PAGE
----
Last year, Cinco de Mayo was such a success that we are planning to do it again this year. Cook made his shopping list, Jennifer soaked paper strips in glue for a pinata, Leslie brushed up on the history of the battle of Puebla and Frank and I drove out to Juan's for a load of traditional Mexican weed. It's not very good, but we were feeling nostalgic.
Juan (Not his real name) was parked on the front porch smoking some of his inventory and sipping from a sweaty glass of lemonade. I’d never seen him stand up, but I’d guess he was 5' 1" and 190 lbs. From his slovenly shape and the stereotypical get up he wore (serape, cowboy boots and straw hat) you would never guess that he was a successful attorney. At least that was the story. All I knew was that he kept a small field of Sinsemilla growing somewhere in the woods behind his house.
"What are you going to do now that dope is legal?" asked Frank. Juan didn’t say anything. He never said anything about himself, but there were rumors. If the rumors can be believed, he is a lawyer by day, helping to put the bad guys away, but by night he goes outlaw. Some say that he needs to break a law or two just to unwind, others think that he steps over the legal line to balance out his karma – for every down on his luck victim of the boys in blue he ruins by putting them away, he sells a few dime bags. It’s not the most developed philosophy, but it seems to work for Juan.
The best part about going to Juan is that a dime bag is still a whole ounce. Catch him after a felony trial and you get a few grams extra. Cook doesn't like that he has to use more weed in his recipes, but he graciously agreed to use Mexican dope for Cinco de Mayo.
I think Juan liked our idea because he pulled out a baggie stuffed to the bursting and exchanged it for a crumpled 10 from Frank. (I know! Frank paid! Maybe that was part of what impressed Juan into generosity).
Frank wanted to roll a number for the trip home, but his driving is frightening enough when he isn’t high. I managed to get ahold of the baggie and hid it away until Frank’s van pulled through the "short cut" (everyone else calls it the front yard) and bumped up against the neighbor's Japanese maple. As usual, Frank promised to check the breaks on the van soon.
Grateful for making it back without any serious injuries, I rolled up a fatty that looked like something Snoop would have for breakfast and sparked it up. It was harsh and weak, just like we remembered from the old days. By the time we were have way through, we started to get a buzz and by the end, we hit the good and mellow level.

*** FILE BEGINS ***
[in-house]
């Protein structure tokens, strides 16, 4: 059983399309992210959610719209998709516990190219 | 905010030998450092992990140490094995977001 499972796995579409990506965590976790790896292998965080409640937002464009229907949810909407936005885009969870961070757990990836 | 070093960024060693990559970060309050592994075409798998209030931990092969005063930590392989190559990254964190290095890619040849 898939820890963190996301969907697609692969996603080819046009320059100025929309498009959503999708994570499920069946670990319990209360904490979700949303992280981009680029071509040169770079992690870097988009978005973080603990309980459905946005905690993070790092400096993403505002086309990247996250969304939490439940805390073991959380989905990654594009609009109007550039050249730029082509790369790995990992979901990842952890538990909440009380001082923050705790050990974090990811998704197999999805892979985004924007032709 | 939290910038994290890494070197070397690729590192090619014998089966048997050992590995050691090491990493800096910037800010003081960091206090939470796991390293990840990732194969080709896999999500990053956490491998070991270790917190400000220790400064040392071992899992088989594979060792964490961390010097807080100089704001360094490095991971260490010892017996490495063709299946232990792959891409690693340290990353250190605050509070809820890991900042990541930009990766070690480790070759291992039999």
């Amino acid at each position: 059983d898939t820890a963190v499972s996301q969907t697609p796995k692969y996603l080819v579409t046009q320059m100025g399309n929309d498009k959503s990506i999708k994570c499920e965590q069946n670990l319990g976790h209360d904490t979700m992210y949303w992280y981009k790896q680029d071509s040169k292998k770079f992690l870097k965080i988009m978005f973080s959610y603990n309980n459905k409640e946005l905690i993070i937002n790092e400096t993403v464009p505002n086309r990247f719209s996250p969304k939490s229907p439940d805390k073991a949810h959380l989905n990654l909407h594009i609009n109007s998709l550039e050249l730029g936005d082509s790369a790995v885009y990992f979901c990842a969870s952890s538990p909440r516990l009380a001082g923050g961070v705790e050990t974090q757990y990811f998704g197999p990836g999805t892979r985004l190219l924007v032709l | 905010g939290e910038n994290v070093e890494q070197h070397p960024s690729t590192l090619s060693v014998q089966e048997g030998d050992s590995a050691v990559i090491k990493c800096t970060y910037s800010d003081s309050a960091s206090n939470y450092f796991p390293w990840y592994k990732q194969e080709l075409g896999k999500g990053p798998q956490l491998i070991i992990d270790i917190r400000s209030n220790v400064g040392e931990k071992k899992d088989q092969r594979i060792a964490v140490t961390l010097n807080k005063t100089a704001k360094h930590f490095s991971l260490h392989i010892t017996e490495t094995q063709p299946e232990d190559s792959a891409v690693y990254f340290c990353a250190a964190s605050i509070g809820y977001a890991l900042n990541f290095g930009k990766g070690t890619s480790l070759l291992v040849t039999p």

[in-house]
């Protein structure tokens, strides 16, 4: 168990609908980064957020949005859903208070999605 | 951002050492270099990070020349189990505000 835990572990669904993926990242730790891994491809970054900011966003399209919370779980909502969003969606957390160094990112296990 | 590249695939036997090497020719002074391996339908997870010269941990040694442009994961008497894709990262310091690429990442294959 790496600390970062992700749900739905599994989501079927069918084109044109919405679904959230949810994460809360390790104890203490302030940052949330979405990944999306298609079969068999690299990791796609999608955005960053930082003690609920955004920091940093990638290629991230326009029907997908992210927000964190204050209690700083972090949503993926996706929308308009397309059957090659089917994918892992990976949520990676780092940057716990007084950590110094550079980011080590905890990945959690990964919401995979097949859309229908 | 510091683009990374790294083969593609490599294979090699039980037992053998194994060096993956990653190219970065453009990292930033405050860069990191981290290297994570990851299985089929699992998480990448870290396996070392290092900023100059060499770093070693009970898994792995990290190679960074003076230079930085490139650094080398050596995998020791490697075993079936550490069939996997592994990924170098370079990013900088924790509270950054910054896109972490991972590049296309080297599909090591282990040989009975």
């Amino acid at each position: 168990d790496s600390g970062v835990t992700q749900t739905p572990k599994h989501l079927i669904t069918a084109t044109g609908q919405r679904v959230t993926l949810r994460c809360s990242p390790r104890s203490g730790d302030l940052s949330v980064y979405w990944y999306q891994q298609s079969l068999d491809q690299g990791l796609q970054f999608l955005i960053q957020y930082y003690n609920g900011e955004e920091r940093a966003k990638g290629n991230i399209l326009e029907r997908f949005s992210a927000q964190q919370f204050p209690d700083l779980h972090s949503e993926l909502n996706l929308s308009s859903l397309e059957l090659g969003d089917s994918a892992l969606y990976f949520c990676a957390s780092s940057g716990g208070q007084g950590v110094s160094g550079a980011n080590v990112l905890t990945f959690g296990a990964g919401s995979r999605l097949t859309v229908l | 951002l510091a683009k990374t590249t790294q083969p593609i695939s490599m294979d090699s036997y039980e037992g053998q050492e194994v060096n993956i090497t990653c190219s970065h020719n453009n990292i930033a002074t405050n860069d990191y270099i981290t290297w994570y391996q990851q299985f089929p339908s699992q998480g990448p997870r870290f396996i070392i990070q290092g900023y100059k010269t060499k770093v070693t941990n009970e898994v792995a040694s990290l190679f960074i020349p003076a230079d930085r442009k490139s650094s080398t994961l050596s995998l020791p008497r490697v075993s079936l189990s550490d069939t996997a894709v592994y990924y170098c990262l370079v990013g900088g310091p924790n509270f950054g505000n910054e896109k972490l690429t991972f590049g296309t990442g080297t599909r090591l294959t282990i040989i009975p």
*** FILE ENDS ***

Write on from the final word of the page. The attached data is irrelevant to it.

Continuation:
Cook came out, drawn by the smell and took the baggie inside to get cooking. Frank and I went to find his old Machine Head album, so I have to count on Leslie’s report for the scoop on what Cook did with the weed.
She reported that Cook turned the ounce of dope into a cup of canna oil. If you try this one with modern weed, use the ratios you are used to. While the canna oil was cooking, Cook fried off two pounds of ground beef and a chopped onion. We heard Jennifer over the bass line to Smoke on the Water, complaining about Cook's use of 80% lean ground beef. Jennifer has lost 10 pounds recently and wants to keep it off. She won't eat fat. Cook likes the flavor of fat. It is an argument that will never be settled. In this case though, he made a compromise – after the meat was browned, he pour off the liquid and replaced it with canna oil. He added a bit of flour and let the mixture cook for a few minutes. Leslie asked him about the flour and he explained that it was to thicken the soup.
The meat and onions went into a Dutch oven along with tomatoes, corn and chilies. He also added some black and pinto beans that he soaked overnight. Cook poured in some powdered spices which he called his "Secret recipe." I had to wait until the THC from a couple of bowls of soup to kick in to get him to tell me that the powder included ground red chilies, cumin, oregano, garlic powder and salt. The secret, he whispered to me, was to add half at the beginning, half part way through and half near the end. It made perfect sense to me at the time.
Cook put the Dutch oven on the stove, brought it to a simmer and covered it for an hour. By the time the soup was ready, Frank and I were coming down from our smoke out in the van, so we were good and ready.
The soup was amazing! Cook prepared a platter with limes, tortilla chips, avocado slices, cheese, sour cream, green onions, chilies, and cabbage. He showed us how to ladle up a bowl of soup and garnish it with the fixings. Frank hit his with some hot sauce that he needs a license from the FDA to possess. Leslie squeezed her lime into a glass of vodka. Jennifer put on a CD of mariachi music. I think there must have been something left from the joint because I had an overwhelming desire to fill my bowl with chips and start munching.
Somewhere in the celebration, Juan showed up and tried to get us to help him vandalize the nuclear submarine base. Jennifer managed to convince him to settle for a few bowls of soup with a few hits of Frank's hot sauce.